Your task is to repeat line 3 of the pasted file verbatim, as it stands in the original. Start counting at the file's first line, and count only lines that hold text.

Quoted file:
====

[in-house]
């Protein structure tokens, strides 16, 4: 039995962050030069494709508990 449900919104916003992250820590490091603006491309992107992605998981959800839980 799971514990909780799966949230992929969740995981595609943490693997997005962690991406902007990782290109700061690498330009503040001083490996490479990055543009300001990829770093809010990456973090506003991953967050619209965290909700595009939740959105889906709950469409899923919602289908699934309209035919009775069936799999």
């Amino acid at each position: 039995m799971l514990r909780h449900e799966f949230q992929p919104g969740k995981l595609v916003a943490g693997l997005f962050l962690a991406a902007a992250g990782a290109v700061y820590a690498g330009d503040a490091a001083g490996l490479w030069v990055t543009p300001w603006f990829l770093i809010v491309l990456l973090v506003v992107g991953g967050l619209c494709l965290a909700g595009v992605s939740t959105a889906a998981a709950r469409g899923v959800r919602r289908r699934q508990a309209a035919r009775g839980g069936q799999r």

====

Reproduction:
């Amino acid at each position: 039995m799971l514990r909780h449900e799966f949230q992929p919104g969740k995981l595609v916003a943490g693997l997005f962050l962690a991406a902007a992250g990782a290109v700061y820590a690498g330009d503040a490091a001083g490996l490479w030069v990055t543009p300001w603006f990829l770093i809010v491309l990456l973090v506003v992107g991953g967050l619209c494709l965290a909700g595009v992605s939740t959105a889906a998981a709950r469409g899923v959800r919602r289908r699934q508990a309209a035919r009775g839980g069936q799999r």